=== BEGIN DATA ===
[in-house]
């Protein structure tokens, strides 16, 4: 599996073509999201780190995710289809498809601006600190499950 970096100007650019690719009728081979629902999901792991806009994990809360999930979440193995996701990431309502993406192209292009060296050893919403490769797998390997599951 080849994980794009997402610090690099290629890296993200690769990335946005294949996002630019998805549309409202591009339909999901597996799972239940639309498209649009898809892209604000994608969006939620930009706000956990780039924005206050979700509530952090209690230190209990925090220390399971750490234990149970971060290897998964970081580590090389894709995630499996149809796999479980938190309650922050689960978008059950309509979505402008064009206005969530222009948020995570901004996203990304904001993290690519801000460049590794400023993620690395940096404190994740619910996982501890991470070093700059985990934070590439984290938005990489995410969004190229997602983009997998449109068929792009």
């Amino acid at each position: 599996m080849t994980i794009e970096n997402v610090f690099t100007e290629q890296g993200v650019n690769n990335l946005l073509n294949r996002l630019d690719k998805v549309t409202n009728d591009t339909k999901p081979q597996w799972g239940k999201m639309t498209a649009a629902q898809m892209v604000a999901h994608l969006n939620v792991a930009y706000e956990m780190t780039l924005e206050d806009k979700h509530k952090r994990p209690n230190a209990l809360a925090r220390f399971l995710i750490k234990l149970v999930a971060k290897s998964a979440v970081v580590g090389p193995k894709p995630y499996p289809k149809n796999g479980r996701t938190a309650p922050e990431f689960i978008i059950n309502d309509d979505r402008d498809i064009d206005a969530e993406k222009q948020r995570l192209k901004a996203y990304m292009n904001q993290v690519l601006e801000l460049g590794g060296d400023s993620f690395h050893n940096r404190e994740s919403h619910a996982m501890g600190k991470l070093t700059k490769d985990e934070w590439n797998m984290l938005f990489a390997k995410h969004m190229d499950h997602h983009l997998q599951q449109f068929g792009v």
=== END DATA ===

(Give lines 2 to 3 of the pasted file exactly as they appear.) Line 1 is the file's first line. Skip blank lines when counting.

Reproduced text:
């Protein structure tokens, strides 16, 4: 599996073509999201780190995710289809498809601006600190499950 970096100007650019690719009728081979629902999901792991806009994990809360999930979440193995996701990431309502993406192209292009060296050893919403490769797998390997599951 080849994980794009997402610090690099290629890296993200690769990335946005294949996002630019998805549309409202591009339909999901597996799972239940639309498209649009898809892209604000994608969006939620930009706000956990780039924005206050979700509530952090209690230190209990925090220390399971750490234990149970971060290897998964970081580590090389894709995630499996149809796999479980938190309650922050689960978008059950309509979505402008064009206005969530222009948020995570901004996203990304904001993290690519801000460049590794400023993620690395940096404190994740619910996982501890991470070093700059985990934070590439984290938005990489995410969004190229997602983009997998449109068929792009």
């Amino acid at each position: 599996m080849t994980i794009e970096n997402v610090f690099t100007e290629q890296g993200v650019n690769n990335l946005l073509n294949r996002l630019d690719k998805v549309t409202n009728d591009t339909k999901p081979q597996w799972g239940k999201m639309t498209a649009a629902q898809m892209v604000a999901h994608l969006n939620v792991a930009y706000e956990m780190t780039l924005e206050d806009k979700h509530k952090r994990p209690n230190a209990l809360a925090r220390f399971l995710i750490k234990l149970v999930a971060k290897s998964a979440v970081v580590g090389p193995k894709p995630y499996p289809k149809n796999g479980r996701t938190a309650p922050e990431f689960i978008i059950n309502d309509d979505r402008d498809i064009d206005a969530e993406k222009q948020r995570l192209k901004a996203y990304m292009n904001q993290v690519l601006e801000l460049g590794g060296d400023s993620f690395h050893n940096r404190e994740s919403h619910a996982m501890g600190k991470l070093t700059k490769d985990e934070w590439n797998m984290l938005f990489a390997k995410h969004m190229d499950h997602h983009l997998q599951q449109f068929g792009v």